Analyze How Private Equity And Hedge Funds Affect Portfolio Risk
Bloomberg Markets|October - November 2020
Analyze How Private Equity And Hedge Funds Affect Portfolio Risk
IN THE WAKE OF the global financial crisis, money flooded into private equity as yield-hungry investors chased returns.
EVERETT PERRY
Performance boomed: Historically low interest rates catalyzed economic recovery and helped portfolio companies prosper. One data point: The number of private equity-backed companies in the U.S. increased to 8,000 in 2017, from 4,000 in 2006, according to a 2019 McKinsey report. Now, in the midst of the pandemic, portfolio company exits have all but dried up, raising questions about future earnings and causing more uncertainty for investors.

Hedge funds had a rougher road in the decade before the pandemic. Rock-star fund managers closed up shop, and institutions reduced allocations as steep fees became hard to justify. The Bloomberg All Hedge Fund Index returned an average of only 2.8% a year during the 10 years through July 31, while the S&P 500 returned 11.3% annually on average. In more recent months, though, the choppiness caused by Covid-19 has pushed allocators to increase their hedge fund holdings, especially in North America, in hopes that fund managers can take advantage of the volatility and mispricings.

Asset owners have more exposure to alternative strategies than ever, yet many still analyze their portfolios in a bifurcated way. They use sophisticated models to quantify risk and hedging ratios for stock and bond holdings, yet turn to subjective analysis and whatever delayed data managers are willing to divulge when analyzing their alternatives books.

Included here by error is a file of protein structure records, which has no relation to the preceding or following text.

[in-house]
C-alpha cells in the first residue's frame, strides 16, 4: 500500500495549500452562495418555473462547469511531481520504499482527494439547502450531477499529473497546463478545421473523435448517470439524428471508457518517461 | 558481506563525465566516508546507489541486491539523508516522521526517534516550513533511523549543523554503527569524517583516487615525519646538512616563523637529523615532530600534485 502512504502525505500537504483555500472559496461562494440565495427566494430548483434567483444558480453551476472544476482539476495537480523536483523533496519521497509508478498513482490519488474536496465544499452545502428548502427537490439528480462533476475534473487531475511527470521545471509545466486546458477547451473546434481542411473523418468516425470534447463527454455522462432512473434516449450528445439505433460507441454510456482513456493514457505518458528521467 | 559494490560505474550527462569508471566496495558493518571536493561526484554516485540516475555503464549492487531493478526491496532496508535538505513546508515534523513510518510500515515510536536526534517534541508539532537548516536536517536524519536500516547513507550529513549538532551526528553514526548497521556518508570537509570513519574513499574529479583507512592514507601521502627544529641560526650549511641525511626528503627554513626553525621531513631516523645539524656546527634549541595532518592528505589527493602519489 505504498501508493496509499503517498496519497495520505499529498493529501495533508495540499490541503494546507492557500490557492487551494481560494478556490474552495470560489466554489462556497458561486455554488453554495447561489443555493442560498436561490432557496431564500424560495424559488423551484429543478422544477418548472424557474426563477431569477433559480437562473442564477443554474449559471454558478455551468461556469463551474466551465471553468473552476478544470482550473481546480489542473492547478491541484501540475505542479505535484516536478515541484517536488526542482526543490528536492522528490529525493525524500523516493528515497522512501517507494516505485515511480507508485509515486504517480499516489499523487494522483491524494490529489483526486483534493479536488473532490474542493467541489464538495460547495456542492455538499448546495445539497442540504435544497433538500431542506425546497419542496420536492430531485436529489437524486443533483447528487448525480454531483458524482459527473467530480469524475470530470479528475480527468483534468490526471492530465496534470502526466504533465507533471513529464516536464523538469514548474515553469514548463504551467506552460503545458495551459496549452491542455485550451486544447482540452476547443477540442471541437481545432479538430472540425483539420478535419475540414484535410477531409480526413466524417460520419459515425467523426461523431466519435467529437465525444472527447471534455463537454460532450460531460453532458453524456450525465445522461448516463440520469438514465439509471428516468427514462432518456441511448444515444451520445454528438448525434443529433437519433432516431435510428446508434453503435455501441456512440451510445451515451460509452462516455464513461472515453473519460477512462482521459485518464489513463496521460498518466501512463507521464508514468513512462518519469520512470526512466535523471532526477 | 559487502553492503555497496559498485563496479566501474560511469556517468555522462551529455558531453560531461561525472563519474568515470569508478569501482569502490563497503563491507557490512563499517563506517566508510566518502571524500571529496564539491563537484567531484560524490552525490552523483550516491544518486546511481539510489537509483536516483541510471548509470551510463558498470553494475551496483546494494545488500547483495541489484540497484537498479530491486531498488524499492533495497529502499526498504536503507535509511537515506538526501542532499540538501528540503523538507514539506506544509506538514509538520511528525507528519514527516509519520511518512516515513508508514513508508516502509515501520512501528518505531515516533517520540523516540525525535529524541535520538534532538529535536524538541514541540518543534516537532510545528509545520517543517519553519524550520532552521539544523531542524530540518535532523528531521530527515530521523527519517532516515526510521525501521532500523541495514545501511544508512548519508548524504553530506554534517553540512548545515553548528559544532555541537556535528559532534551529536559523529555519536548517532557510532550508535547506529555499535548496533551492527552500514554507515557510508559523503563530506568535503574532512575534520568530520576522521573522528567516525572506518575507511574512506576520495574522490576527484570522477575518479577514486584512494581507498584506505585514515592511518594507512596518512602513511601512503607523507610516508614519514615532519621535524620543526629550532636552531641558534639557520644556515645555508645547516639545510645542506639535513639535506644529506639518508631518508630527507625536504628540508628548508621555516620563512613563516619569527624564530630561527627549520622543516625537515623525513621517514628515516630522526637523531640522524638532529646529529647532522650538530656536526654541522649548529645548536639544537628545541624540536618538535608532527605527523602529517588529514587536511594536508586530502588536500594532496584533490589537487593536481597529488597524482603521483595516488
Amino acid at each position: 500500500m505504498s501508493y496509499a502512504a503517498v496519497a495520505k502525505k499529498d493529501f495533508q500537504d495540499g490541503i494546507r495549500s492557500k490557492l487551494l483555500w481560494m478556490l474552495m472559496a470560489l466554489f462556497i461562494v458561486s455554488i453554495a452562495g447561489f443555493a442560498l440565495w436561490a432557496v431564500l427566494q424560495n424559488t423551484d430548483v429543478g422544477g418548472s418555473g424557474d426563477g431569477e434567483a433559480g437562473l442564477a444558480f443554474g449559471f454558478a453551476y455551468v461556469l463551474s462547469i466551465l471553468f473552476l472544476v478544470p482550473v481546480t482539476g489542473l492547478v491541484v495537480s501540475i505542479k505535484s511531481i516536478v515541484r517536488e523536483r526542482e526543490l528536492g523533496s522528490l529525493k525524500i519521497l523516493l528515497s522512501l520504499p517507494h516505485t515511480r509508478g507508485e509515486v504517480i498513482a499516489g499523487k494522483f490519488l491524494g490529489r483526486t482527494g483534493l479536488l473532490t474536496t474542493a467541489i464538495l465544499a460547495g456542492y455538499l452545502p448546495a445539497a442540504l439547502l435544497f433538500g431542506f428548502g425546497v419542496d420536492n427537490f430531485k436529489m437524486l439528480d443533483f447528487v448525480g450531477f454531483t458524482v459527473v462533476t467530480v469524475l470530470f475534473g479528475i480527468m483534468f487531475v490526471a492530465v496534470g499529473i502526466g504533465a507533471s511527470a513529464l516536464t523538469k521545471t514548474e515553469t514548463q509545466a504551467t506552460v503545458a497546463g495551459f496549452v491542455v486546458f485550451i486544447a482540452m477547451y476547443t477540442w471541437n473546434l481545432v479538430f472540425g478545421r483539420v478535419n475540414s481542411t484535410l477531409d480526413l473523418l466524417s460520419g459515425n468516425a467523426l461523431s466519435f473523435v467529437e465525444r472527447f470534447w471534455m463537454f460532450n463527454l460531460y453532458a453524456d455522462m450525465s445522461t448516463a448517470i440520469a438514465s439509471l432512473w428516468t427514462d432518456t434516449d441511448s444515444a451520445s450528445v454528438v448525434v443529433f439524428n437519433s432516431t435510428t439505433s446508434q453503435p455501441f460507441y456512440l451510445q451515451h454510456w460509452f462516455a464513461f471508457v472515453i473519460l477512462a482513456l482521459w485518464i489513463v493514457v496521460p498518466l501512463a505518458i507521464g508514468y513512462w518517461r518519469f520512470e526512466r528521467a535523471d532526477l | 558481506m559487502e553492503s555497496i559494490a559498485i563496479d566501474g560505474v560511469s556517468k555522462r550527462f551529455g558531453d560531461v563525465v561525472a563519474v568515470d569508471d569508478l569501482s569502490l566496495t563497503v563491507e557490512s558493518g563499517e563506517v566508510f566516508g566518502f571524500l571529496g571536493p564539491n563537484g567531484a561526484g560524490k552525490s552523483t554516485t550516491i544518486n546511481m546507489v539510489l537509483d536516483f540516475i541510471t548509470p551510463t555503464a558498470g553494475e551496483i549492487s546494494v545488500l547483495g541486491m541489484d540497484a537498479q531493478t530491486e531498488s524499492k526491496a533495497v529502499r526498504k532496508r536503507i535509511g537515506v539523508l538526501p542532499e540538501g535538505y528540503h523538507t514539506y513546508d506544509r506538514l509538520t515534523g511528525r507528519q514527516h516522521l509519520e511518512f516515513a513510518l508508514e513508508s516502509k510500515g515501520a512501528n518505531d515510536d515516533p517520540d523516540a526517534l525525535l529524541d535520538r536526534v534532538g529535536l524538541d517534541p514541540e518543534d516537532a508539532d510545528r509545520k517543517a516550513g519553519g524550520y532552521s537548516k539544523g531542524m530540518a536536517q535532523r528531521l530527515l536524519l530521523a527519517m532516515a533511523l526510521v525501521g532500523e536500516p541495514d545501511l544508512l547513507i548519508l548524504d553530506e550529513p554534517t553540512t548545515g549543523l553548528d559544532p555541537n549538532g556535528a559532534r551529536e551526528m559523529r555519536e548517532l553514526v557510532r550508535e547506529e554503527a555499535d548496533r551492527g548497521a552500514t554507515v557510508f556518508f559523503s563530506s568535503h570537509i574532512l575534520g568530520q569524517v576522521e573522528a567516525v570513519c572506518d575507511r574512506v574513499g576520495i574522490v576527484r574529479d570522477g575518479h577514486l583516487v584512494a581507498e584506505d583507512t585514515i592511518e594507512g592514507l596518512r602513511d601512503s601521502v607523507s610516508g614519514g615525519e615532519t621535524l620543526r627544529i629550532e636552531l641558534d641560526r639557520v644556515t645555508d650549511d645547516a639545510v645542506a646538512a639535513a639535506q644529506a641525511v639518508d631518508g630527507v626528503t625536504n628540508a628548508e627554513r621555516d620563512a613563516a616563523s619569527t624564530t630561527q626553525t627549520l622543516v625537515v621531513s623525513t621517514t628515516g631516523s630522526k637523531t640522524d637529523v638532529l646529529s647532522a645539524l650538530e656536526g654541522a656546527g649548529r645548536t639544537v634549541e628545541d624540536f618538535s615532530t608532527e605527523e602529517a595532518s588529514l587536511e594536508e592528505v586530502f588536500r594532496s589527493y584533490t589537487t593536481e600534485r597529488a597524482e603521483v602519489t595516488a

There is, however, a solution for that. Bloomberg’s Portfolio & Risk Analytics (PORT) platform enables users to quantify aggregate risk of their portfolios even if they hold illiquid and opaque assets such as private equity and hedge funds.

PORT employs more than 20 different factor models including ones that cover private equity and hedge funds. These models are incorporated into the Bloomberg Multi-Asset Class (MAC) Risk Model. So when you analyze a portfolio that includes alternative assets along with equities, fixed income, or commodities, the model will aggregate cross-asset risk, taking into account diversification. PORT’s riskfunctionality enables you to analyze future portfolio volatility and tracking error, simulate specific market scenarios, track value at risk (VaR), and optimize to reduce risk while abiding by constraints.

LET’S TAKE A LOOK at the private equity model. Data on private equity, aptly enough, tend to be private. Yet many public pensions that hold private equity funds are required to report their holdings and returns. Bloomberg’s data-sourcing engine scrapes public records for all available data. With the help of sophisticated data cleaning and machine learning, such scraped returns and analytics can be used to formulate a reliable factor model. For more information, go to {DOCS 2080741 }.

To see how the model works, let’s analyze the publicly disclosed portfolio of the California Public Employees’ Retirement System, for example. Run {PORT }, click into the portfolio drop-down, and select [More Sources...]. In the Select Portfolio window that appears, click on Limited Partners. Type “CalPERS” in the field and select the matching item from autocomplete. Hit the Select button to load the portfolio, then hit Close. For a view that includes private equity metrics, click the View button on the red toolbar, select Bloomberg Views, and then select BBG_PRV_EQTY_VIEW. To see the PE fund analytics, click on the Characteristics tab and the Main View subtab.

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October - November 2020